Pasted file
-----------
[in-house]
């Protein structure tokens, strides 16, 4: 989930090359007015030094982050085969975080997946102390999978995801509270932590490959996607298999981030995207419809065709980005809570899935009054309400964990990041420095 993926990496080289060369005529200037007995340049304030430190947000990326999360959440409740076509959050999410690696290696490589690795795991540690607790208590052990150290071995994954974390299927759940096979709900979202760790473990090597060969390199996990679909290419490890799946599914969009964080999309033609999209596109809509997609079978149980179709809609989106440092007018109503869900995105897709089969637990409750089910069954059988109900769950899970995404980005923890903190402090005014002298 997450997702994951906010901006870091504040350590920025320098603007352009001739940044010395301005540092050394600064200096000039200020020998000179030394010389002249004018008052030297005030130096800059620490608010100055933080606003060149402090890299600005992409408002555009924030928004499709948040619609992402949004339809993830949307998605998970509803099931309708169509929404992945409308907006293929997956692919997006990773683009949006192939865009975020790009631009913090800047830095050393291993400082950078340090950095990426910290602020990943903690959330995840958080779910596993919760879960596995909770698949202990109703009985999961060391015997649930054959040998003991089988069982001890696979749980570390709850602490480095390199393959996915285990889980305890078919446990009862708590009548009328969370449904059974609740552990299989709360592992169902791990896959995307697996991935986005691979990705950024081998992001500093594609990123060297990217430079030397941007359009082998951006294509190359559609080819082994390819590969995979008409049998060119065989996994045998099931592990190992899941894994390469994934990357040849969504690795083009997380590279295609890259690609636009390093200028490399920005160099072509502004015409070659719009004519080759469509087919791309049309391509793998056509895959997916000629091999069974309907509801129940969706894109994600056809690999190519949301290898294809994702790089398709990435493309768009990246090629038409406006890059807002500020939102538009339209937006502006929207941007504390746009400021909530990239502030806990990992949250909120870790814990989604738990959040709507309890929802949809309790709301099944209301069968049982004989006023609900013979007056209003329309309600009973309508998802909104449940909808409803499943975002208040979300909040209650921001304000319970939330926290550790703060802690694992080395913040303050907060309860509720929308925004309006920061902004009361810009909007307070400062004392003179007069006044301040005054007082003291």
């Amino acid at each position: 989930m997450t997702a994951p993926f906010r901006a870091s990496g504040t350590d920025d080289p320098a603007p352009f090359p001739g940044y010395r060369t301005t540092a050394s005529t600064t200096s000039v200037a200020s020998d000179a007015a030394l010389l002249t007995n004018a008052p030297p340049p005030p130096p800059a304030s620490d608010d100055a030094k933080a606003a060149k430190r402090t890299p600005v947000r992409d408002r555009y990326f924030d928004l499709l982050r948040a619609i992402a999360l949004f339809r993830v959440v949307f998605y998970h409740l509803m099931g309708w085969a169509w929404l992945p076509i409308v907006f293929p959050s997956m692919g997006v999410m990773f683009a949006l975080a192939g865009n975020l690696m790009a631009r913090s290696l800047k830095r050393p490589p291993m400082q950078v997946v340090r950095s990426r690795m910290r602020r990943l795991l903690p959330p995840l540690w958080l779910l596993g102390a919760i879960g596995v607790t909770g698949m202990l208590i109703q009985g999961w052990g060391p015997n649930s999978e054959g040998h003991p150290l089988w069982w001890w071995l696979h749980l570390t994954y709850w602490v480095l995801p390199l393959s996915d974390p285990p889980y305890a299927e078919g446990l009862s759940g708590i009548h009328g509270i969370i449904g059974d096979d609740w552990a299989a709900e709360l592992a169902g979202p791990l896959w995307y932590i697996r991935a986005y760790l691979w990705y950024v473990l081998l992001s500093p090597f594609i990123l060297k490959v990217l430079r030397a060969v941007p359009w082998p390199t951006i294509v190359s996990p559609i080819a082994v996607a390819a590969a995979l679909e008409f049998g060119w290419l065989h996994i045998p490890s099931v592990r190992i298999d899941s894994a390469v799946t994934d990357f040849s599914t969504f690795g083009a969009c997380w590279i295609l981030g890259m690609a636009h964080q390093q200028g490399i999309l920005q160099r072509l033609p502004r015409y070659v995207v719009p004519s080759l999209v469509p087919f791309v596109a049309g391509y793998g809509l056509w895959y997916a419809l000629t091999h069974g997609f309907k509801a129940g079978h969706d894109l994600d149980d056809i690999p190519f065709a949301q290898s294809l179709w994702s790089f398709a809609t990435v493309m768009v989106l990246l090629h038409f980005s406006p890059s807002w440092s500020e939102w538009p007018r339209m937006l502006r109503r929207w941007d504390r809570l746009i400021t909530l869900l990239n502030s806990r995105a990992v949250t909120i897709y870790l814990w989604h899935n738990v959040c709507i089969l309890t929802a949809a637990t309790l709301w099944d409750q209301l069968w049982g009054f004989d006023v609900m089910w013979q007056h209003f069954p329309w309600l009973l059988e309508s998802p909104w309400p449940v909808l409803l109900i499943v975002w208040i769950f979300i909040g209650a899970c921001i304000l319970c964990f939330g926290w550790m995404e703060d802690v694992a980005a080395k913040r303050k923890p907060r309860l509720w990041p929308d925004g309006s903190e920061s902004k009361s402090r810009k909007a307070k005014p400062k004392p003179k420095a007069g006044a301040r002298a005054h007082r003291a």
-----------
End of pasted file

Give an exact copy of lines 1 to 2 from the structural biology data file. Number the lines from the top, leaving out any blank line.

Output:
[in-house]
């Protein structure tokens, strides 16, 4: 989930090359007015030094982050085969975080997946102390999978995801509270932590490959996607298999981030995207419809065709980005809570899935009054309400964990990041420095 993926990496080289060369005529200037007995340049304030430190947000990326999360959440409740076509959050999410690696290696490589690795795991540690607790208590052990150290071995994954974390299927759940096979709900979202760790473990090597060969390199996990679909290419490890799946599914969009964080999309033609999209596109809509997609079978149980179709809609989106440092007018109503869900995105897709089969637990409750089910069954059988109900769950899970995404980005923890903190402090005014002298 997450997702994951906010901006870091504040350590920025320098603007352009001739940044010395301005540092050394600064200096000039200020020998000179030394010389002249004018008052030297005030130096800059620490608010100055933080606003060149402090890299600005992409408002555009924030928004499709948040619609992402949004339809993830949307998605998970509803099931309708169509929404992945409308907006293929997956692919997006990773683009949006192939865009975020790009631009913090800047830095050393291993400082950078340090950095990426910290602020990943903690959330995840958080779910596993919760879960596995909770698949202990109703009985999961060391015997649930054959040998003991089988069982001890696979749980570390709850602490480095390199393959996915285990889980305890078919446990009862708590009548009328969370449904059974609740552990299989709360592992169902791990896959995307697996991935986005691979990705950024081998992001500093594609990123060297990217430079030397941007359009082998951006294509190359559609080819082994390819590969995979008409049998060119065989996994045998099931592990190992899941894994390469994934990357040849969504690795083009997380590279295609890259690609636009390093200028490399920005160099072509502004015409070659719009004519080759469509087919791309049309391509793998056509895959997916000629091999069974309907509801129940969706894109994600056809690999190519949301290898294809994702790089398709990435493309768009990246090629038409406006890059807002500020939102538009339209937006502006929207941007504390746009400021909530990239502030806990990992949250909120870790814990989604738990959040709507309890929802949809309790709301099944209301069968049982004989006023609900013979007056209003329309309600009973309508998802909104449940909808409803499943975002208040979300909040209650921001304000319970939330926290550790703060802690694992080395913040303050907060309860509720929308925004309006920061902004009361810009909007307070400062004392003179007069006044301040005054007082003291």